October may be the season of leaves changing colors, Halloween, and all things pumpkin spice, but for seniors, it's a very important time of year. That's because October is when Medicare's open enrollment period begins, and if you're on Medicare, it's your big chance to make changes to your health coverage for the following year. And that's an opportunity you don't want to blow. As such, it's important that you steer clear of the following mistakes.
1. Not reviewing your Part D plan choices
If you've been signed up for the same Part D drug plan for years, you may be inclined to stick with it. But not reviewing your plan options could cost you. Even if your out-of-pocket expenses haven't risen under your plan, there may be a different plan out there for you that's more cost-effective, so it's worth putting in the time to explore the choices that are available for 2021. Furthermore, it's especially important that you review different Part D plans if your medication needs have changed, because there may be a less expensive plan that wasn't right for you in the past, but is appropriate now.
2. Not reading your plan's notice of change
If you're enrolled in a Part D drug plan, your plan is required to send you an annual notice of change by late September. That notice should outline the various changes that will go into effect for the following year. It's imperative that you read through that document carefully to see if you'll be impacted.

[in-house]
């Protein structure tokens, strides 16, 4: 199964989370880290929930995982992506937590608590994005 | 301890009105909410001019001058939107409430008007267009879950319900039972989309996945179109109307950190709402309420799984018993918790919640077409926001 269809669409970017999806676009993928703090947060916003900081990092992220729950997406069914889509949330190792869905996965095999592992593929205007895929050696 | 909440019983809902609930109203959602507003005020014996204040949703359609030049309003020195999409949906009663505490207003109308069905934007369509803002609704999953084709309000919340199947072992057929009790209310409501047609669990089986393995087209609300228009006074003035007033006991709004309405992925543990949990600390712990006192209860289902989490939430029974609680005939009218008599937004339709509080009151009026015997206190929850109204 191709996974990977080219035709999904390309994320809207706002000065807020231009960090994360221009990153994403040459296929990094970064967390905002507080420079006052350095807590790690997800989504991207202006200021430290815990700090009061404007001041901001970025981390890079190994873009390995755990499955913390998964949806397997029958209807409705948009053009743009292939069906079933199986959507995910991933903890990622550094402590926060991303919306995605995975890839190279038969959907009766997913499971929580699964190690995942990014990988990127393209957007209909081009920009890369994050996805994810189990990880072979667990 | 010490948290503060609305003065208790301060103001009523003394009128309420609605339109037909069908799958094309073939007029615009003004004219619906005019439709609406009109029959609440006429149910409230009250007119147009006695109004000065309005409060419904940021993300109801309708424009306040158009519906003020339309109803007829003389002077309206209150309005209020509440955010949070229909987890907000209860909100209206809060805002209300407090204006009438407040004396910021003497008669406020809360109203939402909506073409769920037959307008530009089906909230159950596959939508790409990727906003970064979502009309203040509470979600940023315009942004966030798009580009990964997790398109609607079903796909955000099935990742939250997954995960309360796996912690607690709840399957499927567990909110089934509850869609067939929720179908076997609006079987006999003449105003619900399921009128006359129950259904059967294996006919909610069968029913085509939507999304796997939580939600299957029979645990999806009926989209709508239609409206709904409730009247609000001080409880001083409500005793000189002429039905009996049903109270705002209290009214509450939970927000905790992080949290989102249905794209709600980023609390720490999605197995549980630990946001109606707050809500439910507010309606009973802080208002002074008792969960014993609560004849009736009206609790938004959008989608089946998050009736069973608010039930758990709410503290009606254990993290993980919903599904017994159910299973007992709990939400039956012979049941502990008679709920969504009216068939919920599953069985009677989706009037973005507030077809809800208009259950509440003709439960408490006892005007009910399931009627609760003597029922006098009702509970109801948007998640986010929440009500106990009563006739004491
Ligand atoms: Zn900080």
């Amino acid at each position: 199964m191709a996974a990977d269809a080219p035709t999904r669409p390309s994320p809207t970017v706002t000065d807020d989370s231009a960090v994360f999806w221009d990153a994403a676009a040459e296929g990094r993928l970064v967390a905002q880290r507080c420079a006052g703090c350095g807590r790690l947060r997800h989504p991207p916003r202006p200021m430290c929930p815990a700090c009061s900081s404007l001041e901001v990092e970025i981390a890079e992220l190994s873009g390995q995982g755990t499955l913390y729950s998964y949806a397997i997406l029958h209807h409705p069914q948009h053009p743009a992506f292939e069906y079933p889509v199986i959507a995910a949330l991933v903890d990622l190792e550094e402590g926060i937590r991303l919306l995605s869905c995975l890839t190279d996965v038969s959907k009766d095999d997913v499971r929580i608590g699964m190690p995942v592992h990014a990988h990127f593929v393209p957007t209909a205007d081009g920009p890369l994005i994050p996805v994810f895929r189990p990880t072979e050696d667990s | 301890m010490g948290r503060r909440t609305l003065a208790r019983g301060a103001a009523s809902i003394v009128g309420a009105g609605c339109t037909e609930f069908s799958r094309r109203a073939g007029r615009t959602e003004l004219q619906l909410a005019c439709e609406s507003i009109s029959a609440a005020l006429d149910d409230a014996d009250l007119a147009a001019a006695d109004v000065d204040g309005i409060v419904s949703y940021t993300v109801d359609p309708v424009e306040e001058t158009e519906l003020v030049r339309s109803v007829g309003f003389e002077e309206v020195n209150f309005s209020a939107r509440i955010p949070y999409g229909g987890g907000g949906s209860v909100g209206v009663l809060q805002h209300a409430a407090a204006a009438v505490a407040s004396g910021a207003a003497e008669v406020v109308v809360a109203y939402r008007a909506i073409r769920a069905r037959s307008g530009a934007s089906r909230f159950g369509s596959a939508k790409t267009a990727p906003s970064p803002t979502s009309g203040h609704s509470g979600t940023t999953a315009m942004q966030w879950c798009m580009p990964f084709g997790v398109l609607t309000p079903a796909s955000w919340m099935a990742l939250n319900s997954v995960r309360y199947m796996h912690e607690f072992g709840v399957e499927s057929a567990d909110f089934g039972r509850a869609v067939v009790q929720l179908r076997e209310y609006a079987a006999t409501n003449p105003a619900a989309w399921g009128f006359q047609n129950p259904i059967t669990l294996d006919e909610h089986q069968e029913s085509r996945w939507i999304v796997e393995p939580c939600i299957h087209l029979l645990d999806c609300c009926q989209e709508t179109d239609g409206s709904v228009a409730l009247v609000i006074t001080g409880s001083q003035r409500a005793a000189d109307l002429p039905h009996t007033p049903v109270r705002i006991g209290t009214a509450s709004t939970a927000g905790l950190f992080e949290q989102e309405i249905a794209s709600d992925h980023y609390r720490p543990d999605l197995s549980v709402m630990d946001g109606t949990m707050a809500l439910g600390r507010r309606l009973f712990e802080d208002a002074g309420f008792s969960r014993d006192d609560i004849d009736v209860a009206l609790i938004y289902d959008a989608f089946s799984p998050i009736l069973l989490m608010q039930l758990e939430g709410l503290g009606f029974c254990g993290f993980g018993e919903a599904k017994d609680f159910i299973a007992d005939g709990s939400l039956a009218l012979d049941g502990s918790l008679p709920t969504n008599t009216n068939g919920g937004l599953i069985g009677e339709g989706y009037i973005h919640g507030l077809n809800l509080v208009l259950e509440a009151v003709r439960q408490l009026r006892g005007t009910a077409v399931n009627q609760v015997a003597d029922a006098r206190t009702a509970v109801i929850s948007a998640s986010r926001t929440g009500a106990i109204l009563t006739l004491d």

It's common practice for drug plan formularies to change from one year to the year. These formularies group prescription medications into different tiers, and the higher the tier, the more money you'll pay. If a medication you take is suddenly pushed into a higher tier, that's something you'll want to know about. The same applies if your plan decides to drop coverage for the medication you're on.
3. Not getting a separate Part D plan from your spouse
Enrolling in the same Part D plan as your spouse might seem like a smart idea. That way, you're both subject to the same copays and rules. But if you and your spouse take different medications, then it could pay to see if it makes sense to sign up for different plans this fall. You may find that by splitting your coverage, you wind up spending a lot less in total.
Open enrollment, which begins on October 15 and lasts through December 7, offers a prime opportunity to set yourself up for a less expensive 2021, at least from a healthcare perspective. During this time, you can switch Part D plans, move to a new Medicare Advantage plan, swap Medicare Advantage for original Medicare, or move to Medicare Advantage from original Medicare. Spending too much on your Medicare coverage could take a toll on your retirement savings and put you in a position where you're struggling financially for no good reason, so make sure not to fall victim to the above mistakes this fall.